Uneasy in America: Readings on Race
Ben Vinson III, professor of history and director of the Center for Africana Studies, Krieger School
From day one, there has been nothing easy about the racial diversity of America. This course will explore the history, complexities, and consequences of the African diaspora and its impact on the United States, with an emphasis on the last 50 years and from multiple perspectives.
- Reversing Sail: A History of the African Diaspora, by Michael A. Gomez. A history, wide ranging but concise, of the global dispersion of Africans from antiquity to the modern day. Neither Enemies Nor Friends: Latinos, Blacks, Afro-Latinos, edited by Anani Dzidzienyo and Suzanne Oboler. Fourteen scholars on being black, Latino, or both in the Western Hemisphere.
- Waiting ’Til the Midnight Hour: A Narrative History of Black Power in America, by Peniel E. Joseph. For 20 years (1955–1975), a mesmerizing cast of leaders occupied the political stage, struggling to advance African Americans, and they are all here: Malcolm X, Martin Luther King Jr., Stokely Carmichael, Huey P. Newton, Angela Davis.
- Racial Paranoia: The Unintended Consequences of Political Correctness, by John L. Jackson Jr. Racism has not gone away, says Jackson, it’s gone underground, cloaked by political correctness, expressed in racial paranoia among both blacks and whites, and subtler in its manifestations.
The Art of Teaching
Francis Masci, associate professor of teacher preparation, School of Education
Just because one is an autodidact does not rule out the possibility of teaching others. This course offers a combination of practical guidance and ideas to ponder.
- Becoming a Teacher, by Forrest W. Parkay and Beverly Hardcastle Stanford. The eighth edition of a basic guide that opens with a pertinent question: “Why do you want to teach?”
- Understanding by Design, by Grant Wiggins and Jay McTighe. The authors’ argument for bringing more coherence to teaching through designing a curriculum by working backward from the desired end results.
- Preparing Teachers for a Changing World: What Teachers Should Learn and Be Able to Do, edited by Linda Darling- Hammond et al. Let’s get meta: A book that teaches how to teach teachers to work in a world of constant flux.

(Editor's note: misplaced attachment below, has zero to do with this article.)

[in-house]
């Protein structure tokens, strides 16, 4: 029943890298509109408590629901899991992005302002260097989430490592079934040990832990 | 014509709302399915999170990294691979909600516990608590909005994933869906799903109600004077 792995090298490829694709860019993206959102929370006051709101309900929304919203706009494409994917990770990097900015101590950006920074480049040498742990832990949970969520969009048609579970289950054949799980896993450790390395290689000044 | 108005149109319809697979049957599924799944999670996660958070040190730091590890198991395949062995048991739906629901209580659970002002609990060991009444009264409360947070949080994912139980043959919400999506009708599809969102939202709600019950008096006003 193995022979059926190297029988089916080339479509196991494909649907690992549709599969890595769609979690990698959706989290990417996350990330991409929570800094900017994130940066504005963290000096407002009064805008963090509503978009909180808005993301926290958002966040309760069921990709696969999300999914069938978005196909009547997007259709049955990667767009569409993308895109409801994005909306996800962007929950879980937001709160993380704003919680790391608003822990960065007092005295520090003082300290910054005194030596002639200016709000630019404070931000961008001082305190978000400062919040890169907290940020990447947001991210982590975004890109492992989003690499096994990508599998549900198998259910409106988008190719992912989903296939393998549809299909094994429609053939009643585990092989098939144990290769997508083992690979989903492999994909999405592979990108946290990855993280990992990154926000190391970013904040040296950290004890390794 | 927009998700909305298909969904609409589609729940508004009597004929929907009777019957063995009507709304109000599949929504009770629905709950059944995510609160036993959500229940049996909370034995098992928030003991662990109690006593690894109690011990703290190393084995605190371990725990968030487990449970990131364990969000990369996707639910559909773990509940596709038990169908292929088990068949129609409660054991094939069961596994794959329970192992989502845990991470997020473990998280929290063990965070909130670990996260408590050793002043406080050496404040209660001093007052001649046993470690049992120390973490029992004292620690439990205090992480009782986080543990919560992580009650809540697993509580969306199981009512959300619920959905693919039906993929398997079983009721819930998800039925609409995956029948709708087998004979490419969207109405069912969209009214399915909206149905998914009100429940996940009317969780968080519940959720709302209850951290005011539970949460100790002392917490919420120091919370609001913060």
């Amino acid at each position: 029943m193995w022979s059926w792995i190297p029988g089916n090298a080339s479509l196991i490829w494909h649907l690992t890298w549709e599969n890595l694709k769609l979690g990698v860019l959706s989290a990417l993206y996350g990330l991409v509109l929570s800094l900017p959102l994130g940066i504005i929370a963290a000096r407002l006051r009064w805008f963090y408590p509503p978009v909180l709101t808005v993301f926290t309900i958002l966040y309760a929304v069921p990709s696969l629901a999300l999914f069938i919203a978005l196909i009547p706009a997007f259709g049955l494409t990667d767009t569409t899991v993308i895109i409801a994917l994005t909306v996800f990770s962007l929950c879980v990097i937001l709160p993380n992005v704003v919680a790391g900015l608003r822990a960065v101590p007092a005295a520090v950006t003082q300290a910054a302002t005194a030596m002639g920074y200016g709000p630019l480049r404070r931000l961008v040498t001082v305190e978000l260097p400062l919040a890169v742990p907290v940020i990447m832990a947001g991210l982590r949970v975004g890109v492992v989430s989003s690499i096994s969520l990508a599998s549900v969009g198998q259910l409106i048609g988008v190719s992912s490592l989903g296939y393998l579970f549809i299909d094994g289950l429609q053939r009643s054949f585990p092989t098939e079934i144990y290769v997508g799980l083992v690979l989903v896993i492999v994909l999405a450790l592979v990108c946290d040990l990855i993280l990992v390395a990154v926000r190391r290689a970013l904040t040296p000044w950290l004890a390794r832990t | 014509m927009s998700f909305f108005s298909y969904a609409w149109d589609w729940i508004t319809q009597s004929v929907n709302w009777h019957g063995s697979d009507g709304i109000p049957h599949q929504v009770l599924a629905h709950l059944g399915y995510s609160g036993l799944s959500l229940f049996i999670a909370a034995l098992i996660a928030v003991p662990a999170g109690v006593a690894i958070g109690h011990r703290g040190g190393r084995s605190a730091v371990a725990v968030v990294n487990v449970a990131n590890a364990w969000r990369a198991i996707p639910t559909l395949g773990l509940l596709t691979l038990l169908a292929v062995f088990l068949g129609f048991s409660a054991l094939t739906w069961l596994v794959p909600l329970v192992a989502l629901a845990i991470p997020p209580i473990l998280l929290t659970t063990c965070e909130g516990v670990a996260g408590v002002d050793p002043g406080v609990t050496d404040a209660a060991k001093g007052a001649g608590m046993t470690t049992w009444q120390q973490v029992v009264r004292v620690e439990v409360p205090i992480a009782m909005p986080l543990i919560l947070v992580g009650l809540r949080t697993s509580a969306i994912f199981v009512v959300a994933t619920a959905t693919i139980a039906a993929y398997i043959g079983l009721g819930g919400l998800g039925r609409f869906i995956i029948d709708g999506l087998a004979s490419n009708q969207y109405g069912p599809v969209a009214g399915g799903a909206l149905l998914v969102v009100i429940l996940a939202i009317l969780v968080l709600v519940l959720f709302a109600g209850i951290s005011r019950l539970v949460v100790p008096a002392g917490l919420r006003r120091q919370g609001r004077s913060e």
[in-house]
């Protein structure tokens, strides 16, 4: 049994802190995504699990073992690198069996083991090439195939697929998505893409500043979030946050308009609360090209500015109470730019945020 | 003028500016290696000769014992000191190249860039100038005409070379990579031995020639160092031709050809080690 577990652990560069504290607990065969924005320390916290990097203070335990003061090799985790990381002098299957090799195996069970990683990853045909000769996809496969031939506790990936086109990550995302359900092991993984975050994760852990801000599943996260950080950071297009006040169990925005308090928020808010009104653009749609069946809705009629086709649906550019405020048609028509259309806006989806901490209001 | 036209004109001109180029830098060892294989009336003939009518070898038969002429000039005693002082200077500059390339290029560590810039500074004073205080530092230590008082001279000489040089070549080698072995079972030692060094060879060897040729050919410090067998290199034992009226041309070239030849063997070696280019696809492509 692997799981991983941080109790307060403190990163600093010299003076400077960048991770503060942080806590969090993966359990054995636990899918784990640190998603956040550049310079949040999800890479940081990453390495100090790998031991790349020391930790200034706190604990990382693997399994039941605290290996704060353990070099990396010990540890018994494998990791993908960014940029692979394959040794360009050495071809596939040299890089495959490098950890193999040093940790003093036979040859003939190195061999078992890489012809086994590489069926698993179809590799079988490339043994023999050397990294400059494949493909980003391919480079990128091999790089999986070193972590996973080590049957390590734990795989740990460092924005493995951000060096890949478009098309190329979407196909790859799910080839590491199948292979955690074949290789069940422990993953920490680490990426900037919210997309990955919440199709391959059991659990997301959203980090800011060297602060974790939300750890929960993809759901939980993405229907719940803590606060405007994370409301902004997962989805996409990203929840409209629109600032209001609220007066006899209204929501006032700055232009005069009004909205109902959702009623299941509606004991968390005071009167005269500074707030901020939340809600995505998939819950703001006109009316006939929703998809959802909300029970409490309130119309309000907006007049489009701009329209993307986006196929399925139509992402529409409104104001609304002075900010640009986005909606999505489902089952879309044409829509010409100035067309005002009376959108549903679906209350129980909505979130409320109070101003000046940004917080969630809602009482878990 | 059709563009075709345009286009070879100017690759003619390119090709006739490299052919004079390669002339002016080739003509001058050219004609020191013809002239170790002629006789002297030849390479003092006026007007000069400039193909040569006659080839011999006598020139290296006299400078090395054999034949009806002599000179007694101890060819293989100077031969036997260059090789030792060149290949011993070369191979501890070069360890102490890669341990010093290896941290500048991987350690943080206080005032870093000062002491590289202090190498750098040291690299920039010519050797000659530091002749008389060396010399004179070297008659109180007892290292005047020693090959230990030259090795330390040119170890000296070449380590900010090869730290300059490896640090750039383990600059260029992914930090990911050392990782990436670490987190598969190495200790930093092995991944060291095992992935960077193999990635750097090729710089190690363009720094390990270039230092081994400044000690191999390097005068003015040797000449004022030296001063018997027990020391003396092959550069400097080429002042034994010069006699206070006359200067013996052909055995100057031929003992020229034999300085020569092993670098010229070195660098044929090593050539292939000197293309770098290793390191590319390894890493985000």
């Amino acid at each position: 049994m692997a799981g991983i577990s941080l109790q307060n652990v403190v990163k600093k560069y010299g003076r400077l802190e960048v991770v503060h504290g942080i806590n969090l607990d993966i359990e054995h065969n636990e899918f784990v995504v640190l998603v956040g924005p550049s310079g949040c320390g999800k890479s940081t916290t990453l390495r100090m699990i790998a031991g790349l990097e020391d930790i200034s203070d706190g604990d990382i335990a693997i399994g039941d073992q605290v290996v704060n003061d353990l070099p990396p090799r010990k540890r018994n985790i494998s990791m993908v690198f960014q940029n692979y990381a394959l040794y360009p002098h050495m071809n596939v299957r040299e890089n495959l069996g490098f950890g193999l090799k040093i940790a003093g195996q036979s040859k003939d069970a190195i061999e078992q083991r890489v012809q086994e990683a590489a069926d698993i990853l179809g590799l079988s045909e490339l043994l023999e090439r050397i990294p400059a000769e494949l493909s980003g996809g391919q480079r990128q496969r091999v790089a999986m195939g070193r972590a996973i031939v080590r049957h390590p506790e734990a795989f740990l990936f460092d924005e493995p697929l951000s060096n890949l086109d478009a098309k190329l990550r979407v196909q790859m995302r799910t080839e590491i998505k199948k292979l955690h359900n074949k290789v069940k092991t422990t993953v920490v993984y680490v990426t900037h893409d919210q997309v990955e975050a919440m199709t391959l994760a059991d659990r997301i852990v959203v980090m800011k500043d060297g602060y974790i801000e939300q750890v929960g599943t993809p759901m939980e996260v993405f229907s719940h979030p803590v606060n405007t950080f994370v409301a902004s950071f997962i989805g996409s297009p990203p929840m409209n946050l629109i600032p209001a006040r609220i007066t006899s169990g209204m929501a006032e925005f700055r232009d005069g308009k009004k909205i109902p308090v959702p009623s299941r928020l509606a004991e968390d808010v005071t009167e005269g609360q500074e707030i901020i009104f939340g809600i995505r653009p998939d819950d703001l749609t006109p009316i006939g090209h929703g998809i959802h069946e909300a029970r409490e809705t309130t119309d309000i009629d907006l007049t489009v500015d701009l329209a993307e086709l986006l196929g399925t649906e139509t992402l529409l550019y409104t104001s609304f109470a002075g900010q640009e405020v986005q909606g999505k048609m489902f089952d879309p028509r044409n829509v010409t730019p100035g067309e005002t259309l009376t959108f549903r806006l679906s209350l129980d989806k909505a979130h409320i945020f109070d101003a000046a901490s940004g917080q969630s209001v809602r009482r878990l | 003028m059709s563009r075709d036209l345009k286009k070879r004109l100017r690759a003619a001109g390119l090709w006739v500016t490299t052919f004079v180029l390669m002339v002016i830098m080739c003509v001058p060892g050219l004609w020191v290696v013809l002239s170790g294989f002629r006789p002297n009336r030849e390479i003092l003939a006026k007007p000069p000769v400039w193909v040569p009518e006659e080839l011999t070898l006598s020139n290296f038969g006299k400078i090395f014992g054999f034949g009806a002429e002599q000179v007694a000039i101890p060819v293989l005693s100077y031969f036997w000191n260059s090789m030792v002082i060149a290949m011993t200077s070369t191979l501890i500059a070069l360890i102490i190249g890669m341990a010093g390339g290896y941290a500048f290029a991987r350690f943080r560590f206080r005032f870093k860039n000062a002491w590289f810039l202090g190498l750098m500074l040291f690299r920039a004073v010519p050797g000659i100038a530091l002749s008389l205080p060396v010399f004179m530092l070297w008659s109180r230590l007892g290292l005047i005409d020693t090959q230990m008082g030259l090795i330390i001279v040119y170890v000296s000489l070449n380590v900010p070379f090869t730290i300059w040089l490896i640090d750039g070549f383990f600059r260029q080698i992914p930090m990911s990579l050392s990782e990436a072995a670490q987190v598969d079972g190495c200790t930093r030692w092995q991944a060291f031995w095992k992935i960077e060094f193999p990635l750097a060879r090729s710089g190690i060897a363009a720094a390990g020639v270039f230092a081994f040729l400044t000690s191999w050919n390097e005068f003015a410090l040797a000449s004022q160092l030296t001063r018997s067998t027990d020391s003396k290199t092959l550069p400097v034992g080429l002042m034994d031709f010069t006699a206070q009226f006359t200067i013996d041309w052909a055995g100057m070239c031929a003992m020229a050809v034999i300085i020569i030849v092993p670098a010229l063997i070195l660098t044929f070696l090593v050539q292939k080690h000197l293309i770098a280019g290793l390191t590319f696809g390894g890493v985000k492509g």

- Other People’s Children: Cultural Conflict in the Classroom, by Lisa Delpit. A 1990 MacArthur fellow, Delpit, who has ranged from New Guinea to Alaska studying education, asks why schools don’t do a better job of teaching poor children and children of color, then puts forth a provocative answer.
- The First Days of School: How to Be an Effective Teacher, by Harry K. Wong and Rosemary T. Wong. Concise, practical advice on how to manage a classroom.
Biochemistry and Human Evolution (With Rather a Lot about Mitochondria)
Blake Hill, associate professor of biology, Krieger School
Identification of your ancestry, how you age, what diseases you suffer, what your cells do and why—all much determined by enzymes and mitochondria. A deep journey into what has made you into you. While you’re here, shake hands with your inner African. And your clan mother is calling.
- For the Love of Enzymes: The Odyssey of a Biochemist, by Arthur Kornberg. Simultaneously a history of biochemistry and a memoir by a Nobel laureate who does, indeed, love enzymes.
- Power, Sex, Suicide: Mitochondria and the Meaning of Life, by Nick Lane. Maybe the best book title on the autodidact’s list. We suspect you have not given mitochondria a lot of thought, but some scientists believe they’re responsible for evolution, sex, aging, degenerative diseases, and death.
- The Seven Daughters of Eve: The Science That Reveals Our Genetic Ancestry, by Bryan Sykes. Yes, more mitochondria, this time as mitochondrial DNA, which Sykes believes reveals that nearly all modern Europeans descend from one of seven clan mothers.
- The Journey of Man: A Genetic Odyssey, by Spencer Wells. One more odyssey, and in a sense the male counterpart to Seven Daughters of Eve: more DNA and more mitochondria, this time to trace the ancestry of man through the male Y chromosome.
Next: Ground-level French history, coping with breast cancer and a joint seminar on classical times.
- Joanne Merriam › Your summer of beach reading is over.
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